Moreover, as seen in the previous section, the interior banks had refused any cooperation with the NYCH in previous decades, and thus could not benefit from its liquidity provision.
In such a context, the NYCH acted as the lender of last resort and set a 6% interest rate (Myers, 1931).
In effect, in 1903 and 1904, the NYCH required a larger reserve ratio from the trust companies in order to converge towards regulatory uniformity within its organisation and improve the stability of the banking system at large (Sprague, 1908, pp.
During the Panic of October 1907, the NYCH injected $101 millions in loan certificates in aid of member banks (national banks and state banks, mainly) and significantly helped stabilise their liquidity and their credit supply, but it did not straightforwardly provide assistance to the New York trust companies, whose balance sheets fell in size (Moen and Tallman, 1992, 2000).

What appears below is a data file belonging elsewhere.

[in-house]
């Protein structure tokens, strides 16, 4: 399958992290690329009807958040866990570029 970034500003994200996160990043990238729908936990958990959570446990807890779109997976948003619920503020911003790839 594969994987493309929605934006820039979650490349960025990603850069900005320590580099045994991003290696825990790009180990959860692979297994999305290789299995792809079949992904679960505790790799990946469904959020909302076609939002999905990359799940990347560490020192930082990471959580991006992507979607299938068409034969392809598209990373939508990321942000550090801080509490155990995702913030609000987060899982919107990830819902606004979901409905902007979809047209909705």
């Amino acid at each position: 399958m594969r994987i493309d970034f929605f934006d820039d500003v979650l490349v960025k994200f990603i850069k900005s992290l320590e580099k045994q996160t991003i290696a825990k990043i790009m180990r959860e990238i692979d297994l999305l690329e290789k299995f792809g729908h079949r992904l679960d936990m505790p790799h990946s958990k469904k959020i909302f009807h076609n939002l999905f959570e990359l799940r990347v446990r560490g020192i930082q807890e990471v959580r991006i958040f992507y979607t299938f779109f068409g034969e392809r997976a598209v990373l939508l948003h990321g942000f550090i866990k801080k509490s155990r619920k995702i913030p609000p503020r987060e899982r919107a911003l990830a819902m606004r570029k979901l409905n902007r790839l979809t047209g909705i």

the NYCH actively attempted to manage risk-taking and moral hazard, or the lack of information on the New York trust companies restricted the NYCH in granting them direct loans.